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Gybe tip: let the sail pull you into the turn
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isobars



Joined: 12 Dec 1999
Posts: 14335

PostPosted: Fri Sep 06, 2013 4:40 pm    Post subject: Reply with quote

watermonkey wrote:
how does one go from pulling down on the booms to pushing with the front hand and maintain that downforce? Or for that matter, stay bent at the knees while going "up and over"?

Whether we a) use the sail to pull us into position or b) oversheet to shut off the power then use body motion and weighting to get into position, the objective position remains pretty much the same. It's just two means to the same end.

"Going over" can be achieved by any combination of getting our center of gravity higher, our rig lower, and/or both. The usual combination in a catapult is getting our rig more upright (thus higher) but getting our cg even higher: not good unless in a style and distance catapult competition (I've always wondered why that idea never caught on; the possibilities are spectacular.) In a jibe, however, "going over" implies getting our cg lower but getting our rig even lower yet. Certainly a complete laydown achieves that, but that's not a prerequisite to "going over".

And downforce on the boom is not mandatory; it's just one way to keep the nose loaded enough to prevent porpoising.
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keycocker



Joined: 10 Jul 2005
Posts: 3468

PostPosted: Fri Sep 06, 2013 4:50 pm    Post subject: Reply with quote

Pushing out with your front hand will not prevent you from weighting your harness, though right about that time is when you unhook for the jibe.
I do the unhook as part of the front hand push The sail is rotating, not moving away from you. The rear clew will be against your body.
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Sailboarder



Joined: 10 Apr 2011
Posts: 452

PostPosted: Fri Sep 06, 2013 6:07 pm    Post subject: Reply with quote

isobars wrote:
not good unless in a style and distance catapult competition (I've always wondered why that idea never caught on; the possibilities are spectacular.)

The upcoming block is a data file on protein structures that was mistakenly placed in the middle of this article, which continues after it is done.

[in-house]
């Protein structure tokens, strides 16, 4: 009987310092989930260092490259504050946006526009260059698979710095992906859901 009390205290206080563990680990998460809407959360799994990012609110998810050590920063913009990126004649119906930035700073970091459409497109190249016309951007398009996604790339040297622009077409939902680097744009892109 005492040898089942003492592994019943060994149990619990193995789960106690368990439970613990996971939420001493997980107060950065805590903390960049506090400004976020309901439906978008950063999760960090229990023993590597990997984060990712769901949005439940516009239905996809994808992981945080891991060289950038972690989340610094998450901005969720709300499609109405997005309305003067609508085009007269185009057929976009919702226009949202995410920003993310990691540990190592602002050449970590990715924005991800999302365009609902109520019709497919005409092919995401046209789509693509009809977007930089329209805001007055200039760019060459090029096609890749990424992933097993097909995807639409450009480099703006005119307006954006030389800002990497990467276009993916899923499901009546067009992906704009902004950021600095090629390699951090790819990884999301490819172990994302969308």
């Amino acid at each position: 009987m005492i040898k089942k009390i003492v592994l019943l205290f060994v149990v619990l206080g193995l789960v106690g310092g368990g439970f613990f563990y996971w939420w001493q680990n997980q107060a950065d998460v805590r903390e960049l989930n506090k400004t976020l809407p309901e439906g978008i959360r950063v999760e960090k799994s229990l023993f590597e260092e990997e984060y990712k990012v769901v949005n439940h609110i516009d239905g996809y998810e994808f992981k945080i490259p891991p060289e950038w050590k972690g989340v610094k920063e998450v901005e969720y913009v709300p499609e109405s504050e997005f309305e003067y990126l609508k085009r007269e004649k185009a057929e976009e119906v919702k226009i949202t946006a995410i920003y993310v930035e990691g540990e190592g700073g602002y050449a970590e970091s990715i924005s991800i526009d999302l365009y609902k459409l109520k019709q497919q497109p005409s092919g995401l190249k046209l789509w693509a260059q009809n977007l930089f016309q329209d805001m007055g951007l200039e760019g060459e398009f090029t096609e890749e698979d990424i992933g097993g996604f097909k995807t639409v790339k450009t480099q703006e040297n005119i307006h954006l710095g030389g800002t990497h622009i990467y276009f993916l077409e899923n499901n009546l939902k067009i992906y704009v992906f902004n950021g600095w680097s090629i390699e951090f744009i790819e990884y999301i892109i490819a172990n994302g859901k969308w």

I clearly see you point. I recently performed a nice catapult that I ended with a roulade on the sail itself. The sail was fine afterward, but my neck slightly less...

There is a conspiracy in the industry to insure there will never be competitions in this. People would figure out they can properly pad the nose of the board and the whole repair business would collapse. Laughing p

More on topic, I still don't plane on my gybes, so keep the discussions flowing...
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dhmark



Joined: 04 Sep 2007
Posts: 216

PostPosted: Fri Sep 06, 2013 9:04 pm    Post subject: Reply with quote

[quote="whitevan01 "]dhmark,
there is no such thing as centrifugal force (it is known as in inertial force which is not a real force and is only felt when you are in an accelerating frame of reference, or as an apparent force) which would be an outward force.

I am a scientist too, but not so dogmatic. In my perspective (frame of reference), centrifugal force is as real as apparent wind. Smile
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PeconicPuffin



Joined: 07 Jun 2004
Posts: 1221

PostPosted: Sat Sep 07, 2013 7:46 am    Post subject: Reply with quote

watermonkey wrote:
you're hanging hard in the harness, unhook, then hang down/out again to keep control...how does one go from pulling down on the booms to pushing with the front hand and maintain that downforce? Or for that matter, stay bent at the knees while going "up and over"?


Nicely described/asked. I'm going to break up the downward force/push forward and the bent at the knees bits, though they happen simultaneously.

Downward pressure on the boom/push: Don't think of "pushing" the boom to the new position (forward and into the turn). Think of it as repositioning the boom head while you continue to apply downward pressure. Extending your arm forward and in while you push down. Or think of pushing "down and forward". Smooth downward pressure on the boom is a must if you're going to plane through a jibe, particularly in winds under 25mph. Dasher will tell you that even during the sail flip the front hand can exert some downward push if you need it to maintain board trim.